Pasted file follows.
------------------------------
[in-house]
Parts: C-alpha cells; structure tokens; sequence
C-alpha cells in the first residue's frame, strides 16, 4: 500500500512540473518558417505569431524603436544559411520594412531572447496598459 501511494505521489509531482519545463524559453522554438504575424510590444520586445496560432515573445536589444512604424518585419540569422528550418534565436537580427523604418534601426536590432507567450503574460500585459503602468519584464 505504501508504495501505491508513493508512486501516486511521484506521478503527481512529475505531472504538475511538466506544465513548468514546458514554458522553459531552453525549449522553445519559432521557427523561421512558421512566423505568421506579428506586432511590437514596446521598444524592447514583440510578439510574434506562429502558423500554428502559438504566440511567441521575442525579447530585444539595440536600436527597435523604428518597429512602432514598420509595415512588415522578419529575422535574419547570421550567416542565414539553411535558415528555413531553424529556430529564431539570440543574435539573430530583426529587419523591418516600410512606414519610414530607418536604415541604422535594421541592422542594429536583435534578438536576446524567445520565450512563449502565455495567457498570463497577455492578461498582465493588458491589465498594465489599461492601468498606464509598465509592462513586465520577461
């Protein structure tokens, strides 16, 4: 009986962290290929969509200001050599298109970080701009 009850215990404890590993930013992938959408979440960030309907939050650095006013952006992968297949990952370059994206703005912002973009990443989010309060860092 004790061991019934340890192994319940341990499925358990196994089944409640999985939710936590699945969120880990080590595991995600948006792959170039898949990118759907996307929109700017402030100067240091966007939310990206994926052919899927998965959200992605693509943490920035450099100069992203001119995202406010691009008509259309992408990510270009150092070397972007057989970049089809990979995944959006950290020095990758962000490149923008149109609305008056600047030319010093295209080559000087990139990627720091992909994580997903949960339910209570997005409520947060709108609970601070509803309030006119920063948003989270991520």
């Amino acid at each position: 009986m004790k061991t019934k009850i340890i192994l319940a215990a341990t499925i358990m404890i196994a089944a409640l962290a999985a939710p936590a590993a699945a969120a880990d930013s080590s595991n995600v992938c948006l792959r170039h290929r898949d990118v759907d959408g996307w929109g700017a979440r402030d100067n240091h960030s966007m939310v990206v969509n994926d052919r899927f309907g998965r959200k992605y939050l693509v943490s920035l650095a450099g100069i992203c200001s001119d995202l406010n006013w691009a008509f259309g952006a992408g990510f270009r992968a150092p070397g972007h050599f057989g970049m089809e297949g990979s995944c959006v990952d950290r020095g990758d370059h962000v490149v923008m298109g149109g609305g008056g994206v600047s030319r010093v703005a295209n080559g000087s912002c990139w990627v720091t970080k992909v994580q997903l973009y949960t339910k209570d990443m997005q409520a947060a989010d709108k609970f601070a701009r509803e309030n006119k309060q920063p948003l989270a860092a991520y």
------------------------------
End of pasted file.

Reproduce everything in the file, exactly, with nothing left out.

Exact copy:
[in-house]
Parts: C-alpha cells; structure tokens; sequence
C-alpha cells in the first residue's frame, strides 16, 4: 500500500512540473518558417505569431524603436544559411520594412531572447496598459 501511494505521489509531482519545463524559453522554438504575424510590444520586445496560432515573445536589444512604424518585419540569422528550418534565436537580427523604418534601426536590432507567450503574460500585459503602468519584464 505504501508504495501505491508513493508512486501516486511521484506521478503527481512529475505531472504538475511538466506544465513548468514546458514554458522553459531552453525549449522553445519559432521557427523561421512558421512566423505568421506579428506586432511590437514596446521598444524592447514583440510578439510574434506562429502558423500554428502559438504566440511567441521575442525579447530585444539595440536600436527597435523604428518597429512602432514598420509595415512588415522578419529575422535574419547570421550567416542565414539553411535558415528555413531553424529556430529564431539570440543574435539573430530583426529587419523591418516600410512606414519610414530607418536604415541604422535594421541592422542594429536583435534578438536576446524567445520565450512563449502565455495567457498570463497577455492578461498582465493588458491589465498594465489599461492601468498606464509598465509592462513586465520577461
């Protein structure tokens, strides 16, 4: 009986962290290929969509200001050599298109970080701009 009850215990404890590993930013992938959408979440960030309907939050650095006013952006992968297949990952370059994206703005912002973009990443989010309060860092 004790061991019934340890192994319940341990499925358990196994089944409640999985939710936590699945969120880990080590595991995600948006792959170039898949990118759907996307929109700017402030100067240091966007939310990206994926052919899927998965959200992605693509943490920035450099100069992203001119995202406010691009008509259309992408990510270009150092070397972007057989970049089809990979995944959006950290020095990758962000490149923008149109609305008056600047030319010093295209080559000087990139990627720091992909994580997903949960339910209570997005409520947060709108609970601070509803309030006119920063948003989270991520």
């Amino acid at each position: 009986m004790k061991t019934k009850i340890i192994l319940a215990a341990t499925i358990m404890i196994a089944a409640l962290a999985a939710p936590a590993a699945a969120a880990d930013s080590s595991n995600v992938c948006l792959r170039h290929r898949d990118v759907d959408g996307w929109g700017a979440r402030d100067n240091h960030s966007m939310v990206v969509n994926d052919r899927f309907g998965r959200k992605y939050l693509v943490s920035l650095a450099g100069i992203c200001s001119d995202l406010n006013w691009a008509f259309g952006a992408g990510f270009r992968a150092p070397g972007h050599f057989g970049m089809e297949g990979s995944c959006v990952d950290r020095g990758d370059h962000v490149v923008m298109g149109g609305g008056g994206v600047s030319r010093v703005a295209n080559g000087s912002c990139w990627v720091t970080k992909v994580q997903l973009y949960t339910k209570d990443m997005q409520a947060a989010d709108k609970f601070a701009r509803e309030n006119k309060q920063p948003l989270a860092a991520y």